It is a long time since the occupiers of the Penon played football with the village children or bought fish from the fishermen.

"The Spaniards threaten us with their weapons," grumbled Ali El-Guedouch, 55.

"There shouldn't be that damned border in the middle of our village.

"I used to fish on the rock -- today that's impossible," he said, although he conceded that "if the commander of the garrison is nice, you can still approach with your boat".

It is hard to imagine today, but Bades was historically an active port, a point of passage between Europe and the Moroccan imperial capital of Fes.

The main trade today is trafficking cannabis towards Spain, as evidenced by the remains of a speedboat intercepted by the coastguard and abandoned on the beach.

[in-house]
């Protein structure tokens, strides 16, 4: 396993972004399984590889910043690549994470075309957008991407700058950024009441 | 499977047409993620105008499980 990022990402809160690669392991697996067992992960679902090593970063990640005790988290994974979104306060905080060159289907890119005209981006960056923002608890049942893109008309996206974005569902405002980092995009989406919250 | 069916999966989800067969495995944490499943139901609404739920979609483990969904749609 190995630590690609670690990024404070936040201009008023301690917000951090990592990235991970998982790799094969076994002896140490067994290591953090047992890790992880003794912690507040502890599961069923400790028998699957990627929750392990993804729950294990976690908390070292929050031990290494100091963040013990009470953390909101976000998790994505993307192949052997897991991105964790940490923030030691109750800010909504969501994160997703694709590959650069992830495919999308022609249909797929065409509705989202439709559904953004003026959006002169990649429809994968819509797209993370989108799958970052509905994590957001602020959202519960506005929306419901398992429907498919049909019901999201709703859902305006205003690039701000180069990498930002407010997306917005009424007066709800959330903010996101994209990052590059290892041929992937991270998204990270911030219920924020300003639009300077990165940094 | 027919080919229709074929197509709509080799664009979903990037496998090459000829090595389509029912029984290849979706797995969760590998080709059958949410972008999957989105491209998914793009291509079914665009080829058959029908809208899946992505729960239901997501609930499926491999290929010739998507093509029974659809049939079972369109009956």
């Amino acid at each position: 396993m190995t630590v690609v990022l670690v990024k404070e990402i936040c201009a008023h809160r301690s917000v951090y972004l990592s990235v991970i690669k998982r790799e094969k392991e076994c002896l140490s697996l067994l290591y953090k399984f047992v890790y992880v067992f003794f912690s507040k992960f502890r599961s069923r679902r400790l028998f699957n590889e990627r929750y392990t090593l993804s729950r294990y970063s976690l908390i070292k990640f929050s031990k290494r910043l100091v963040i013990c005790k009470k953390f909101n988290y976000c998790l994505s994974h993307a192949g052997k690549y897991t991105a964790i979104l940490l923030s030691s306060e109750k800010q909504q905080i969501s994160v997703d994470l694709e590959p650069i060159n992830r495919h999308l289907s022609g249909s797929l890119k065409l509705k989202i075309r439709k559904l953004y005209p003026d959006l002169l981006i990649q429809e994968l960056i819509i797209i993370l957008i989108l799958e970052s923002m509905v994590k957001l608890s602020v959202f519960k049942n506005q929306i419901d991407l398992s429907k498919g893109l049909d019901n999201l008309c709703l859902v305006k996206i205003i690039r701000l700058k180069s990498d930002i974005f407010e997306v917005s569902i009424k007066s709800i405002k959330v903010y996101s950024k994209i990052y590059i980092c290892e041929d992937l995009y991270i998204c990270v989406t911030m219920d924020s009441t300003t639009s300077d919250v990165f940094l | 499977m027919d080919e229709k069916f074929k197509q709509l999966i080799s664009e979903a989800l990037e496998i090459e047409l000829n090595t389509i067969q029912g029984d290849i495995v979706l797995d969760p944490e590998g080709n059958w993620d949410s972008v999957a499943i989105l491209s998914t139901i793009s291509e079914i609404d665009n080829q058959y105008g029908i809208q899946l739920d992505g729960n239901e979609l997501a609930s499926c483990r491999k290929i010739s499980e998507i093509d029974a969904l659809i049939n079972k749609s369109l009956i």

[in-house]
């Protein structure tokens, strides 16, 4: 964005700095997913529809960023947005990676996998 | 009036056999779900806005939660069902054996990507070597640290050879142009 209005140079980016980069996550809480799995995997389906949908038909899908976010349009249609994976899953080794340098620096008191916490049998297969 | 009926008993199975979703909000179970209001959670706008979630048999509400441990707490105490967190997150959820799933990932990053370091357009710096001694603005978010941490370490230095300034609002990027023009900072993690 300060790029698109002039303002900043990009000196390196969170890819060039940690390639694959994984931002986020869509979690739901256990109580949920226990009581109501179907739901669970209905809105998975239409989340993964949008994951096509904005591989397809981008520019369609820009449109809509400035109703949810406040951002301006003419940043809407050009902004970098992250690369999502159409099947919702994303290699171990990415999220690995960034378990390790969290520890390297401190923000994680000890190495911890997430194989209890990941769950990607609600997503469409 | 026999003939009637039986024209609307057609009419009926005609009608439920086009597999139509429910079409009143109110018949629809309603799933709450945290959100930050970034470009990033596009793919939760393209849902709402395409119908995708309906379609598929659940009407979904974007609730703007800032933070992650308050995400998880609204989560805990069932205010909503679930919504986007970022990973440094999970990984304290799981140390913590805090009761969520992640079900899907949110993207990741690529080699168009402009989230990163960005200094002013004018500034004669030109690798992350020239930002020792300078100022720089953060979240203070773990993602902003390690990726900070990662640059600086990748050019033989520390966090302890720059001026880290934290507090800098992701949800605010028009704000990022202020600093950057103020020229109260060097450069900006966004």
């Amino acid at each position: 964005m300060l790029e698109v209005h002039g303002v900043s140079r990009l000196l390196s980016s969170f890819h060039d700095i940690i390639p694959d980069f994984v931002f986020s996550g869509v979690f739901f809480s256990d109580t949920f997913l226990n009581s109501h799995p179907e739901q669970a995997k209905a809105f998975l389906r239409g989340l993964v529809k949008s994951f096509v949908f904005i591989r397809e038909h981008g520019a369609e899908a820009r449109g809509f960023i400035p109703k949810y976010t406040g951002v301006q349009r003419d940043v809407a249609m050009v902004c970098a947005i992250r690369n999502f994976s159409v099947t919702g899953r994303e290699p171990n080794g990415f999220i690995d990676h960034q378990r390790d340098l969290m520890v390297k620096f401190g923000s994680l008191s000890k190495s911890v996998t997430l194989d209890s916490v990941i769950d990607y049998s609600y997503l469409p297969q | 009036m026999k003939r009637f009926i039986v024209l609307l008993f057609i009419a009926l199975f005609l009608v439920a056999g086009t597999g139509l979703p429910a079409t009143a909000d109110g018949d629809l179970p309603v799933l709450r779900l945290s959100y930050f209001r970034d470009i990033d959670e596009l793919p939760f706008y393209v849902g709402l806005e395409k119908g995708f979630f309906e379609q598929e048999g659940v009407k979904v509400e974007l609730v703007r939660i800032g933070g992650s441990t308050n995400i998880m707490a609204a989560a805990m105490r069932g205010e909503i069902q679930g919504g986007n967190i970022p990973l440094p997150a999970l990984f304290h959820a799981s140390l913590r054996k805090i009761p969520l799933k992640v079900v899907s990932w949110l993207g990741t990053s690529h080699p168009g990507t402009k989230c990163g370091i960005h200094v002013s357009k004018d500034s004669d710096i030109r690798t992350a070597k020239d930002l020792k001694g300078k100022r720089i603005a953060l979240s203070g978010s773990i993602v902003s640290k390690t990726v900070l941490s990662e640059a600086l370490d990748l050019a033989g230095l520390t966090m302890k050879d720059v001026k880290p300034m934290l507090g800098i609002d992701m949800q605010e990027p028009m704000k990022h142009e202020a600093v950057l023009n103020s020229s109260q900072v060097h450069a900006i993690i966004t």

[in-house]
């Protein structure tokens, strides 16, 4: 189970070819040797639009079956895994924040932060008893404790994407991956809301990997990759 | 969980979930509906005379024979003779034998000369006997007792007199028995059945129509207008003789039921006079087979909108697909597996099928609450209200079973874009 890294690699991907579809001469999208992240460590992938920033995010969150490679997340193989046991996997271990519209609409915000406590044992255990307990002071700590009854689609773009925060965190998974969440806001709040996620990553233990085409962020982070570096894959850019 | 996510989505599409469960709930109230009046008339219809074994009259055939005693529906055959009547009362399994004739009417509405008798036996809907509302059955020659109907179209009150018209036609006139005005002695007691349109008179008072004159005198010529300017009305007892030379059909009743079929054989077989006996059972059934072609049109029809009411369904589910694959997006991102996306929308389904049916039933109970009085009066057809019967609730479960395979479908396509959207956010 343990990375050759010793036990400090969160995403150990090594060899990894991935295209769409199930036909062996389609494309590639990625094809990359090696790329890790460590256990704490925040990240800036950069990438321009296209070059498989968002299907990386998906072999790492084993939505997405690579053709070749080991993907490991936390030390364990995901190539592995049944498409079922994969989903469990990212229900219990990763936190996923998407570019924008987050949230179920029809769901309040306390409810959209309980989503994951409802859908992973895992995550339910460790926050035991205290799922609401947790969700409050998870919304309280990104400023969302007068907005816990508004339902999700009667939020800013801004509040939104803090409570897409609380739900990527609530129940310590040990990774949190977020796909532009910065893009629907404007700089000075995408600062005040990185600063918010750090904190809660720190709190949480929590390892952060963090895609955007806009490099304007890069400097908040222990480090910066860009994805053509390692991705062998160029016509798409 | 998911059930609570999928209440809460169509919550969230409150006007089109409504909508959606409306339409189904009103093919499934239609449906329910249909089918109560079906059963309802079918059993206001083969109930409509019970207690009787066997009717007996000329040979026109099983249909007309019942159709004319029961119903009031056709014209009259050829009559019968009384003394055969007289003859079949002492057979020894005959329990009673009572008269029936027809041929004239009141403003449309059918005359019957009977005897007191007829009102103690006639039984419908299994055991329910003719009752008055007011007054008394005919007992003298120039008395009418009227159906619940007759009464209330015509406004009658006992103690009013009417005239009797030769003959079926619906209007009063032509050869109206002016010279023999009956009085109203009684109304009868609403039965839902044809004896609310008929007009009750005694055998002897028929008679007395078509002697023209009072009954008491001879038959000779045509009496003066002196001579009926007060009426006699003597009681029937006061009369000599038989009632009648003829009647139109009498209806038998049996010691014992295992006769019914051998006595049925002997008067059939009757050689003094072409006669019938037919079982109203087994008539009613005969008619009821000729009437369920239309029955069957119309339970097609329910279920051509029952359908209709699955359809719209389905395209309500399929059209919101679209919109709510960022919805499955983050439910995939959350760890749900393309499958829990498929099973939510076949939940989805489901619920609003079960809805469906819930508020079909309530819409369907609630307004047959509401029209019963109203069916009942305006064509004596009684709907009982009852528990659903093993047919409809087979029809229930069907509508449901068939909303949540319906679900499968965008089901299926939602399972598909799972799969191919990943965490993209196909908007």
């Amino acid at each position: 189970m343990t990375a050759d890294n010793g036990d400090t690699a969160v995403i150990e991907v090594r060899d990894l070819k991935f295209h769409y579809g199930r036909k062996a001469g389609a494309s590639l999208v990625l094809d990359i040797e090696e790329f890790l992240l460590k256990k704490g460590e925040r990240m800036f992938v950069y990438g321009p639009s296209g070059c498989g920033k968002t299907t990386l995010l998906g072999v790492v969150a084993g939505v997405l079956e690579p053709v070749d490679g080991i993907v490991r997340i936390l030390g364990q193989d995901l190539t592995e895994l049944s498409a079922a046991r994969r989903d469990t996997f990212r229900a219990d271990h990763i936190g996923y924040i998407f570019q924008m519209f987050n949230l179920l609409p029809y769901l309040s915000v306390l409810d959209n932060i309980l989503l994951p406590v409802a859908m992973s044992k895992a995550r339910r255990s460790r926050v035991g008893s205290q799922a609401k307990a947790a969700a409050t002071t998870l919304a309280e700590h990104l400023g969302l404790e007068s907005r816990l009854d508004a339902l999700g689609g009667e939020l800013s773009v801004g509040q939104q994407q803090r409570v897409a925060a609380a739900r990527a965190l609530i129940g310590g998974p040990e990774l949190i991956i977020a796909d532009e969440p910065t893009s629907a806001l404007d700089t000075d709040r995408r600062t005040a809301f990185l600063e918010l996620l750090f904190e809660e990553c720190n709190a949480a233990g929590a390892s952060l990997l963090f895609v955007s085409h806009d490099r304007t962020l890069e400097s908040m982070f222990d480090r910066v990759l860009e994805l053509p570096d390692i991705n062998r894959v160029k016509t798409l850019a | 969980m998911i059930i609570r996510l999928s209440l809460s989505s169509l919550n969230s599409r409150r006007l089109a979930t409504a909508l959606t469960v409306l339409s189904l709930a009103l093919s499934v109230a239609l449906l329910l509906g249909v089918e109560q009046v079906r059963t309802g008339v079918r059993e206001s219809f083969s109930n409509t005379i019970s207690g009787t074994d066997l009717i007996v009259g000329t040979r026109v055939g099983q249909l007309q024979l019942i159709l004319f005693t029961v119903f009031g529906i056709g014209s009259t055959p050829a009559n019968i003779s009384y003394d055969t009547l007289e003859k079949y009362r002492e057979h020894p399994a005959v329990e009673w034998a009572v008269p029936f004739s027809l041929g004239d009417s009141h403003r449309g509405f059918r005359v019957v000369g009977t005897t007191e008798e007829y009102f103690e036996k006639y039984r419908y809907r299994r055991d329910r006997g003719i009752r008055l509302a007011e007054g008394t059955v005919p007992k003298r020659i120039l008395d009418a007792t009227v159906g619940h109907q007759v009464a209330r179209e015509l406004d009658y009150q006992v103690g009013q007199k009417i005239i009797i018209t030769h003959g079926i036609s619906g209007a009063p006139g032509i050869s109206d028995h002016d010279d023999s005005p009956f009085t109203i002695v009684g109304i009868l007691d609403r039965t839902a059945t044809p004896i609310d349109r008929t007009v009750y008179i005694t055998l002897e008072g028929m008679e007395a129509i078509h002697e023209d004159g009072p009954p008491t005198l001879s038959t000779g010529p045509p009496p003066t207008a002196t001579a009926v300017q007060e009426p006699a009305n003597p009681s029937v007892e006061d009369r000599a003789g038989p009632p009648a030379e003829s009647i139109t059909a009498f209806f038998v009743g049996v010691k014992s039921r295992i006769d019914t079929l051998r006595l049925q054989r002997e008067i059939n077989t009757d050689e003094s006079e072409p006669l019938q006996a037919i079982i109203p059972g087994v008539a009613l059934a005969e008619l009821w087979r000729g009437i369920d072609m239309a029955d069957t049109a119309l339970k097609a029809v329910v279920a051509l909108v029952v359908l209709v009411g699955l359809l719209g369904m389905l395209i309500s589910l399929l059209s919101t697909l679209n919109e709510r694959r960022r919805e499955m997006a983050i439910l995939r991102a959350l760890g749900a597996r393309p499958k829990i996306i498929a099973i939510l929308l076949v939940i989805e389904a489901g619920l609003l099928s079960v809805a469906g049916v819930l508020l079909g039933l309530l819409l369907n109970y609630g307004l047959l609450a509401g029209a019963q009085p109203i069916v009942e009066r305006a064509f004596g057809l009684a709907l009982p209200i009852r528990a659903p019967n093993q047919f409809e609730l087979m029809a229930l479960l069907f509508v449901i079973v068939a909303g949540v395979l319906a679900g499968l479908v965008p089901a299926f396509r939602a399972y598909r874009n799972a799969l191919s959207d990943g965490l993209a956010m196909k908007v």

According to the fishermen, their main problem is isolation.

"We have become destitute. We survive just on fishing," said El-Guedouch.

"There's nothing left here. Just a few tourists in the summer, who kill us a little more with their rubbish everywhere."

"It's as if we're neither in Morocco nor in Spain."

 

Regional tensions rise in Kurds’ independence vote

Erdogan threatens Iraqi Kurds with border closure, oil block

US-led strikes killed 84 civilians near Syria's Raqa

Iran shuts border with Iraqi Kurdistan

Dubai set to become first city with flying taxis

Iraq Kurds start voting in historic independence referendum

UAE announces plans for region’s first nuclear reactor

Putin to visit Erdogan this week for Syria, Iraq talks

Sudan vows to step up efforts to improve US ties

Turkey to launch intervention into Syria — and maybe into Iraq

Egyptian ‘world’s heaviest woman’ dies in Abu Dhabi